Beginner's Basque (Hippocrene Beginner's Series) Paperback – 1 Apr 2002
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Top Customer Reviews
The book is clearly written with an impressive coverage for an introductory textbook, and is structured around dialogues, grammar sections, and brief exercises. The marriage of the traditional and the conversational approach is a happy one: all too many textbooks follow one path to the detriment of the other, and the learner is left with either a thorough grammatical knowledge which lets him/her down in everyday situations, or no more than a collection of phrases learnt by heart but not understood. This coursebook provides a thorough and useful grounding in the spoken language which can form the basis for further study of the trickier aspects of the language.
The 12 lessons are brief and do not overwhelm the learner, as in some non-English language courses, like the otherwise excellent Bakarka series by J.A.Mujika (Spanish or French versions available from Elkarlanean). The overall level is quite basic, but gives the learner a good toe-hold for more advanced study. The lessons are preceded by an introduction to Basque life, history and culture, and followed by useful appendices and English-Basque, Basque-English glossaries.
Only one criticism is warranted: the lack of a cassette is a slight drawback. Routledge’s good but far from excellent Colloquial Basque has two, and some volumes of Bakarka have an accompanying tape. Surely this could be easily and cheaply remedied?Read more ›
I'm very disappointed so far. The first exercise involves proving that you understand the author's transcription method, which he seems to have written on the assumption that everyone speaks English with the same accent that he does. They don't, mate. That's why we have the international phoenetic alphabet. Anyone capable of understanding the grammatical explanations in this book will also be able to pick up the international phoenetic alphabet without much trouble, so it's beyond me why the author didn't use it, especially when none of its more unusual or difficult characters features in the Basque language.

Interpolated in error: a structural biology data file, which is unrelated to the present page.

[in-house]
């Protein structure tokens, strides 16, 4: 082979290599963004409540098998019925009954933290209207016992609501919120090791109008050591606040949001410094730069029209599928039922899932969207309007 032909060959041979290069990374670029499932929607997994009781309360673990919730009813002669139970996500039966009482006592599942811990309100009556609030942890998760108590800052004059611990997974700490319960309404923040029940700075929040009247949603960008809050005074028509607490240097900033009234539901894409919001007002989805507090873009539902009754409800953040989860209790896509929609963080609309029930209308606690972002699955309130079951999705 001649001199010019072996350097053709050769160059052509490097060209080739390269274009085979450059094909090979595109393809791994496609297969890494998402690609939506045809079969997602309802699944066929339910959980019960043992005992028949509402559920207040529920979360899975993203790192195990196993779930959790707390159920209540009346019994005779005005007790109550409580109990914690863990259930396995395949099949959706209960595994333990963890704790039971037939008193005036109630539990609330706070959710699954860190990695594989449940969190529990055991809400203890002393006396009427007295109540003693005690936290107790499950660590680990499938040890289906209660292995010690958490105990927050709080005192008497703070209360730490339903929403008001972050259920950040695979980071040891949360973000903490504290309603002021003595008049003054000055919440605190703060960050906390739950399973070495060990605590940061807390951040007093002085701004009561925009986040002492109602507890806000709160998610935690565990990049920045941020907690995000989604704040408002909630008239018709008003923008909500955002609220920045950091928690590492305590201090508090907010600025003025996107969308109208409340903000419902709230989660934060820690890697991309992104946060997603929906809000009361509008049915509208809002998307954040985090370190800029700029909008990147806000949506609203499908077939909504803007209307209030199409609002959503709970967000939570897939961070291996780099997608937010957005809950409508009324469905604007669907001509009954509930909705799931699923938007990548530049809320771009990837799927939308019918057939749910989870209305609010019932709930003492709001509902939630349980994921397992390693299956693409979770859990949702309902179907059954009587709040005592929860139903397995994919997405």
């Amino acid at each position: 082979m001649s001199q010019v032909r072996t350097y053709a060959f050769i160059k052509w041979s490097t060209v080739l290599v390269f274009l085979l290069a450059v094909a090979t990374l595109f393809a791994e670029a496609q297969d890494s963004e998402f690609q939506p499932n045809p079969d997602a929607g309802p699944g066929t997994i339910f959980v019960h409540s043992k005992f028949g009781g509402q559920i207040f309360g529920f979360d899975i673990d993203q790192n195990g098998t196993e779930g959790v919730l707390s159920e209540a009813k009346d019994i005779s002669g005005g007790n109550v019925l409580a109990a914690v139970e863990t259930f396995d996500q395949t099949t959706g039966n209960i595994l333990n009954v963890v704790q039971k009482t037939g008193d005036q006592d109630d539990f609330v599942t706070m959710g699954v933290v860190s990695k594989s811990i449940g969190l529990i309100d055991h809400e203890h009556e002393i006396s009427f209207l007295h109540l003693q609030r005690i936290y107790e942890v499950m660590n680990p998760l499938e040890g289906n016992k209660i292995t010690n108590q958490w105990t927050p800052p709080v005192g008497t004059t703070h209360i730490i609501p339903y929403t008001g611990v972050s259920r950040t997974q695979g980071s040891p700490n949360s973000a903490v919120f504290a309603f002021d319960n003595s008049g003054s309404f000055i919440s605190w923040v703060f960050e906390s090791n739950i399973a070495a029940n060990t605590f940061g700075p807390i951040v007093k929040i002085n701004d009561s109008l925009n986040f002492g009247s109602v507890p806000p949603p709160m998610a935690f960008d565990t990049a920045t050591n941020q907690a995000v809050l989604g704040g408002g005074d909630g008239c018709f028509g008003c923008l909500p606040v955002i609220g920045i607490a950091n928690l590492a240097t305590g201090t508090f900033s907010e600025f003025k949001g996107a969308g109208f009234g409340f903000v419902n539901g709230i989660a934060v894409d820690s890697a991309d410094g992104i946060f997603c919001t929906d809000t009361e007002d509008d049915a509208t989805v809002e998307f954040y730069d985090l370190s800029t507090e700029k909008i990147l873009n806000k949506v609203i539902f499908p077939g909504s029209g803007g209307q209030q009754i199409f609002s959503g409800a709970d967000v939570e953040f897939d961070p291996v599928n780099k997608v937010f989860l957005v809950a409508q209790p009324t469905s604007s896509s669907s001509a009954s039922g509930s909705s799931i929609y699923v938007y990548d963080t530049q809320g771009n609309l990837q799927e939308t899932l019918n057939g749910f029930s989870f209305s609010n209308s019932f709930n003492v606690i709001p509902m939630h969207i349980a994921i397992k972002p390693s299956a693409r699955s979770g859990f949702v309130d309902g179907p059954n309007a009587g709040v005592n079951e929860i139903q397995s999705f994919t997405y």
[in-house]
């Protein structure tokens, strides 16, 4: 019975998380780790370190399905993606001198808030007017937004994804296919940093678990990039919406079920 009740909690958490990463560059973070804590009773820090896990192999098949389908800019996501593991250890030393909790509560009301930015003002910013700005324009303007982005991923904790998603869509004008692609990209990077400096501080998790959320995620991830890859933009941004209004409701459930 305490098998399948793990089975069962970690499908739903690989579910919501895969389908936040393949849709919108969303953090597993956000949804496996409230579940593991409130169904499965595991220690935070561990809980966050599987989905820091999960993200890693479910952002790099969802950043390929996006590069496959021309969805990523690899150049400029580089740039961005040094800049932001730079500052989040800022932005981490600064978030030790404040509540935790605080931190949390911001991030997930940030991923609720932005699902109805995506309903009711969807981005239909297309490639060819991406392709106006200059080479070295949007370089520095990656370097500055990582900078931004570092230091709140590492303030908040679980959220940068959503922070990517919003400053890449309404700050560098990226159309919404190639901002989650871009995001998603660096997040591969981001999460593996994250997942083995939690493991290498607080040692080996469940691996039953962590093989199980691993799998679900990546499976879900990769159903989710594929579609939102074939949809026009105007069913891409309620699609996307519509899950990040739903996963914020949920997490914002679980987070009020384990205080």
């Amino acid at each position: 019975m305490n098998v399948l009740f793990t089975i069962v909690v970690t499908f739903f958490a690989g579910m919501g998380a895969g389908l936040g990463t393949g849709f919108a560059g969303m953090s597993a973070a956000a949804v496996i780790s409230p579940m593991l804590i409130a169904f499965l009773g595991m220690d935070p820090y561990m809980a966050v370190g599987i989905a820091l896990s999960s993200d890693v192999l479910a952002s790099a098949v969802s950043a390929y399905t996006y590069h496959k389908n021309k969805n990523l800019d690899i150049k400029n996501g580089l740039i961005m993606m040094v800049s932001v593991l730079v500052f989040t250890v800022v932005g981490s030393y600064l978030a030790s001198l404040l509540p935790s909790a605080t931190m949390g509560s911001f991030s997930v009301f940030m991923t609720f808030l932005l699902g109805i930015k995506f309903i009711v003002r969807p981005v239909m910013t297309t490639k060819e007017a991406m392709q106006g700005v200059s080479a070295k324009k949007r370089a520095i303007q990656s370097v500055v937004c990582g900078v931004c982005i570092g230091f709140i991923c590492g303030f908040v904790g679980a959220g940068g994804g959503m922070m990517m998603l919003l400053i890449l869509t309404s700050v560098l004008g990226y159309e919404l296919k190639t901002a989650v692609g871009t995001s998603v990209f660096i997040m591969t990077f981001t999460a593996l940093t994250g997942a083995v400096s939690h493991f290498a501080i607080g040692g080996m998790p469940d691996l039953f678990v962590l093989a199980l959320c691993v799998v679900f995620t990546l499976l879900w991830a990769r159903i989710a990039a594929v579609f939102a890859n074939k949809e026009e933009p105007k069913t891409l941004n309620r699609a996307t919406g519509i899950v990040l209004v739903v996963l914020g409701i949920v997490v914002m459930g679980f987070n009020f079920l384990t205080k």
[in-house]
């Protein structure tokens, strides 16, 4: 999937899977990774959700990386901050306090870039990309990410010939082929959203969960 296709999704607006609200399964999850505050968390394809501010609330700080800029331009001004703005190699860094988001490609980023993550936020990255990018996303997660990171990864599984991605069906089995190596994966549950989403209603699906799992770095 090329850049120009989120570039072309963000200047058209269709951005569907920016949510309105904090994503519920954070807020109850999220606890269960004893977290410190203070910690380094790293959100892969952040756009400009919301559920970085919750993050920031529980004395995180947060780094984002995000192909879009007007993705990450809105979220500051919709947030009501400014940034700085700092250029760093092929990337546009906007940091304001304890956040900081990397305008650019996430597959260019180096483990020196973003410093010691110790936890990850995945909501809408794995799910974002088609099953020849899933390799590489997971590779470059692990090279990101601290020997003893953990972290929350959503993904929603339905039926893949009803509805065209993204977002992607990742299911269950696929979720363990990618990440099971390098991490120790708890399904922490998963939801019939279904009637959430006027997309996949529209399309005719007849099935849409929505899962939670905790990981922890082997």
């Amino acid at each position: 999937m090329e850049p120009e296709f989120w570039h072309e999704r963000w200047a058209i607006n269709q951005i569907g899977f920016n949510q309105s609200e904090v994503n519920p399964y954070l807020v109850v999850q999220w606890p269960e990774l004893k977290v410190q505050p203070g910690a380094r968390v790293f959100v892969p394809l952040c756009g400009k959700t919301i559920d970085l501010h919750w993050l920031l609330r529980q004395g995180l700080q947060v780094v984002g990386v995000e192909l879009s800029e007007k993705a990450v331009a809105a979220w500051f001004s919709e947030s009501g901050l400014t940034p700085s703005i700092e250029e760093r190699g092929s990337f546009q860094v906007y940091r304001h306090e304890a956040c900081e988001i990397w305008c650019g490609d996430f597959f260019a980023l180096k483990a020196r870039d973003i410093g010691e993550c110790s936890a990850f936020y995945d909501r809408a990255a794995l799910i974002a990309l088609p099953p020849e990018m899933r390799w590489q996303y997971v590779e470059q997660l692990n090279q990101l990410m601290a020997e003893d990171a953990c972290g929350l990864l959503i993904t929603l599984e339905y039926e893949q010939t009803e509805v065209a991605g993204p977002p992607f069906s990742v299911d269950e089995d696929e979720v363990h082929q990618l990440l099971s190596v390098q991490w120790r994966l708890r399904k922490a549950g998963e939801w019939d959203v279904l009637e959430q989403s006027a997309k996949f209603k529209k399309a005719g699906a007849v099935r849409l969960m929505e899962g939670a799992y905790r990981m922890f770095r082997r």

This version of the book comes with two audio CDs. A woman reads a list of Basque words to show you how to pronounce them. She pronounces two of them in her own dialect, in a way that directly contradicts what the author says about the rules of pronunciation. Unlike English, Basque has an official body that decides these things, so there is an official, standard pronunciation of Batua, and it's reasonable to expect that pronunciation in a beginner's guide. So, the CDs aren't much use.
The book begins with a chapter of Wikipedia-type general information about the Basque country, so you can see how the author writes in English when he's not giving grammatical explanations. His overview of the primary and secondary education system is so poorly written (the writing style, not the information he gives) that if I hadn't already been familiar with the topic I really wouldn't have known what he was talking about.Read more ›